give it a whirl, done to a turn, muffed up, waffling

Created date

July 26th, 2019

Give it a whirl

This one is surprisingly old, dating back to the late nineteenth century. American in origin, we use “give it a whirl” in reference to the act of trying something out.

Despite some differences in opinion on the root of its origin (i.e., a reference to the spinning of a roulette wheel, the spinning of a whirly gig children’s toy, even the spinning of a dance partner), the most credible explanation is actually mechanical.

In the late 1800s and early 1900s, many machines utilized something called a “fly wheel”—a spoked metal wheel connected to a rotating shaft. In order to start the large farm tractors of the early twentieth century, one would have to give the fly wheel a good “whirl” to get the engine going. 

That said, giving the wheel “a whirl” was an attempt at starting something up. In time, the process evolved from literal to figurative and refers to most any instance where we give something a try.

“I never went ice skating, so I thought I might give it a whirl.”

(Done) to a turn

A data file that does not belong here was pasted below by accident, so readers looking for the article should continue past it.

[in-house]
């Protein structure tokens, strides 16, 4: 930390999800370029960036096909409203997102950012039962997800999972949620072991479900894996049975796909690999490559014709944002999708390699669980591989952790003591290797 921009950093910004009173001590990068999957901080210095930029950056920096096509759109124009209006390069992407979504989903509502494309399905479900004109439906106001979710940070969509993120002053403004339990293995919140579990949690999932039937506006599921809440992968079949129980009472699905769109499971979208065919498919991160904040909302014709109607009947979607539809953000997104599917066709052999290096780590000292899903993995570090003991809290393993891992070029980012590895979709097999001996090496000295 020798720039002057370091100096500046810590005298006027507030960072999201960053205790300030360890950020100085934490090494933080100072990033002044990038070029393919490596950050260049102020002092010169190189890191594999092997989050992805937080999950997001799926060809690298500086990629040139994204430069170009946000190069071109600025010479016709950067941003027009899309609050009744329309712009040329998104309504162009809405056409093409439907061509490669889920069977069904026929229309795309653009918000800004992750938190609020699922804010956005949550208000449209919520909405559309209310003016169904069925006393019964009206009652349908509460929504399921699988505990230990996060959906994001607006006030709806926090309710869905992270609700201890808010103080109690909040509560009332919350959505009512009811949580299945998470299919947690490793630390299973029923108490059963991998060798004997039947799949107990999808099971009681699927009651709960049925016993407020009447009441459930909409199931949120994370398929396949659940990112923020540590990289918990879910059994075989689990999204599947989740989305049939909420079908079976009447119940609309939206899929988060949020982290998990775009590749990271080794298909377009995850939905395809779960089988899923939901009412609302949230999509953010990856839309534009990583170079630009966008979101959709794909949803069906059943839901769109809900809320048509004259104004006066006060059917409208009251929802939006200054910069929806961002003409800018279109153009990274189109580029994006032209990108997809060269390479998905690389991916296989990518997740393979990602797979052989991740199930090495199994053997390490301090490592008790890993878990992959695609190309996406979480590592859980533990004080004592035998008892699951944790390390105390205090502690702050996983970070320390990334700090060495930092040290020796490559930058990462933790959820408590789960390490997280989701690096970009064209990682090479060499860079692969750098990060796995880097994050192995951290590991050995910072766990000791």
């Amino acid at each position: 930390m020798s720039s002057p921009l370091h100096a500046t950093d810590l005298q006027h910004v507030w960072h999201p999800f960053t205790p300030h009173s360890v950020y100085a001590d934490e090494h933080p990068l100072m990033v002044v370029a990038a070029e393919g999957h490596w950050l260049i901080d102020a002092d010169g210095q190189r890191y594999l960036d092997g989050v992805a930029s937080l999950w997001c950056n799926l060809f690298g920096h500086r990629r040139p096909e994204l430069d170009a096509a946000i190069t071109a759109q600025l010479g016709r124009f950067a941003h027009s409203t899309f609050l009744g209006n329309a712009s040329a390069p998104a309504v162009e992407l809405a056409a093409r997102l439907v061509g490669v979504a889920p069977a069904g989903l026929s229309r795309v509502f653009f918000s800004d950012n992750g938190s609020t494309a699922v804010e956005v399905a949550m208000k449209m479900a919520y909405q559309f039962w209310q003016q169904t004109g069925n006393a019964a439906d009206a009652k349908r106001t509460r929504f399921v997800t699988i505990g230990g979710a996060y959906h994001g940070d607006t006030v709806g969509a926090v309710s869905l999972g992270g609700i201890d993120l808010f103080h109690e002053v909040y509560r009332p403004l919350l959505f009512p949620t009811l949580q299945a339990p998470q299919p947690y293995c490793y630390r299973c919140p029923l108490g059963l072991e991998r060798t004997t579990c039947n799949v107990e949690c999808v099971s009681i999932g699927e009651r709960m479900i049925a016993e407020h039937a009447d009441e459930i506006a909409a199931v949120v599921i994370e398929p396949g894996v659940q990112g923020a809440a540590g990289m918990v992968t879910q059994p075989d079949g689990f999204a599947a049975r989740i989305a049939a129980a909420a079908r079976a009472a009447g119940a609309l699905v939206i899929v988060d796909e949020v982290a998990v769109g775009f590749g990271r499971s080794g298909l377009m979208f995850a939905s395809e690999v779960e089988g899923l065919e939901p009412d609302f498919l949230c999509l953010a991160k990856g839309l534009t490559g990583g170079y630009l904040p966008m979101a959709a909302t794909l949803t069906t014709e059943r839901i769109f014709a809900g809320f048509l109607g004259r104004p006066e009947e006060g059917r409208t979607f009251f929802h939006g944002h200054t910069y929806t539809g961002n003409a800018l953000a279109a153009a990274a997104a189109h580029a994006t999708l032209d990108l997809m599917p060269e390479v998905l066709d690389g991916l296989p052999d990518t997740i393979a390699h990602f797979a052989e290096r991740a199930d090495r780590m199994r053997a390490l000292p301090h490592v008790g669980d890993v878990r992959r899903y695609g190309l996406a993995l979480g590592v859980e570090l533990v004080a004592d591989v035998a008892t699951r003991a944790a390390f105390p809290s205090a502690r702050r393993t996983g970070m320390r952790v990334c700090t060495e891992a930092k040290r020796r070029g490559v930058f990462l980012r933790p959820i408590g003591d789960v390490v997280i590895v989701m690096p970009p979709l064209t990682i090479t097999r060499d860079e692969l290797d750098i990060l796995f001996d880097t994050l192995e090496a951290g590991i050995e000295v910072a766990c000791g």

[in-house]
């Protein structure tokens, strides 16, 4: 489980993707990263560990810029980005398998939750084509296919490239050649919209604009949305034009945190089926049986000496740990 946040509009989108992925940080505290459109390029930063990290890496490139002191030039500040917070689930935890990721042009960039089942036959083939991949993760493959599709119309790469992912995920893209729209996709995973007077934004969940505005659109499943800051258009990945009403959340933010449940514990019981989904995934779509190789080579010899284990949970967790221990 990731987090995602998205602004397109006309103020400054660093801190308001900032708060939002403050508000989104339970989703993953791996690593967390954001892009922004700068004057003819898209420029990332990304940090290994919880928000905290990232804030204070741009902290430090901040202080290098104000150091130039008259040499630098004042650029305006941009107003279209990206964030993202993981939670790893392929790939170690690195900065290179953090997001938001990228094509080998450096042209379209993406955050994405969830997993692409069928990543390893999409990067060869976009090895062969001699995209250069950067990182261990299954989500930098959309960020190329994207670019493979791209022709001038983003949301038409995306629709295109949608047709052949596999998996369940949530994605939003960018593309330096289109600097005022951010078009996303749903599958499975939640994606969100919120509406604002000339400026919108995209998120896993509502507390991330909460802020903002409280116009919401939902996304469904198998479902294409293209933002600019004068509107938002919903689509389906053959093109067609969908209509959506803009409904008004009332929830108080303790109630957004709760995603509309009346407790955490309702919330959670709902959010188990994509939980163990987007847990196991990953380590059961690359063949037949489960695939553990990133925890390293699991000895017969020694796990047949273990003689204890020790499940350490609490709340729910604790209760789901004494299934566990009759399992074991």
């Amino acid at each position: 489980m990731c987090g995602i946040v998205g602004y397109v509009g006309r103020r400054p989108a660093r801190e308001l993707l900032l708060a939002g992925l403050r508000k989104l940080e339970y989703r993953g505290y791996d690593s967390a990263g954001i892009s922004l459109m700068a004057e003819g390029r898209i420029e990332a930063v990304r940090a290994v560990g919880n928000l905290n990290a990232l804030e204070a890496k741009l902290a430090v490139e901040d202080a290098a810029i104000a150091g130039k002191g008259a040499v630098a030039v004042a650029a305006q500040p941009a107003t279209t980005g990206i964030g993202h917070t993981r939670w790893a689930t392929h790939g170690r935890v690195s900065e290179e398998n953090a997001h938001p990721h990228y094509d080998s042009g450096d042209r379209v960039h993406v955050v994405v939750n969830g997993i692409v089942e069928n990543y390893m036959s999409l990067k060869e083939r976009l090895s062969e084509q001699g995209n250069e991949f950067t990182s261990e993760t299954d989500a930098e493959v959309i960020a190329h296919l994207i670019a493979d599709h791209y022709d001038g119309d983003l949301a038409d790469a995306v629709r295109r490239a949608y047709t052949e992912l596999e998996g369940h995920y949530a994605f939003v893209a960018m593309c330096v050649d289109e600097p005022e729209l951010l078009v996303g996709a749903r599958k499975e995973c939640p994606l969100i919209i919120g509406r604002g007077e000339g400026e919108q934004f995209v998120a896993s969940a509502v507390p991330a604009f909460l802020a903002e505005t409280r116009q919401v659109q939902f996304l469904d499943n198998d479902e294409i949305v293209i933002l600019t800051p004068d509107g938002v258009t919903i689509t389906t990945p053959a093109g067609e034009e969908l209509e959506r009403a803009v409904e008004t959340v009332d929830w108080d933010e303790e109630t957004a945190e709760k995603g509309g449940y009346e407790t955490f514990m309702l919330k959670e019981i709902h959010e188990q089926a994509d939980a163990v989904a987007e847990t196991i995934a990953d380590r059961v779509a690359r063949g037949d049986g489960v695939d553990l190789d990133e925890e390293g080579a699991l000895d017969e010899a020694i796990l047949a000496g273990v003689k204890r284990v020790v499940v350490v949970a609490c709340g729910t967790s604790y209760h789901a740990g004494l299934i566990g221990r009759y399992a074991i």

“(Done) to a turn” takes us back to the taverns of old England, when historic greats like diarist Samuel Pepys frequented London’s watering holes in search of ale and good conversation.

Today, when we say that something has been “done to a turn,” it means that someone managed to do it perfectly. But in Pepys’s day (1660s), it had a literal connection to the cooking process.

Perhaps the most common tavern fair at the time would have been various cuts of meat (beef, venison, etc.) placed on a spit and rotated over a fire. The rotation was very important to the quality of the final product.

If the meat cooked up perfectly, it was said to be “done to a turn” in reference to the spit’s rotation. The phrase is still a metaphor for perfection.

“The woodwork on these shelves is outstanding. The carpenter did his job to a turn.”

Muff (muff up)

This is one of the last things anyone wants to do. If you’ve “muffed up,” you’ve fumbled, made a mistake.

The idiom comes from the games of baseball and cricket, and is a reference to the large, cylindrical fur cuffs on women’s coats. If a player happens to miss an otherwise easy catch, he’s playing as if he has fur muffs on his hands. 

He “muffed up.” 

Today, the phrase is used to describe just about any gaffe or error.

“The book’s copy editor really muffed up. There are typos on every page.”


If you watch any of the cable news networks, this term will probably be painfully familiar. And no, it has nothing to do with the food.

When someone “waffles,” they shift back and forth on an issue, changing their position based on how they gauge public sentiment. It’s a most disingenuous habit, and one that has come to define Washington politics.

The term comes from the English word “waff,” which means to waver. Eventually, the “waff” evolved into “waffle,” which we still use in reference to the act of straddling an issue or changing one’s position on it.

“A politician who waffles on important issues cannot be trusted.”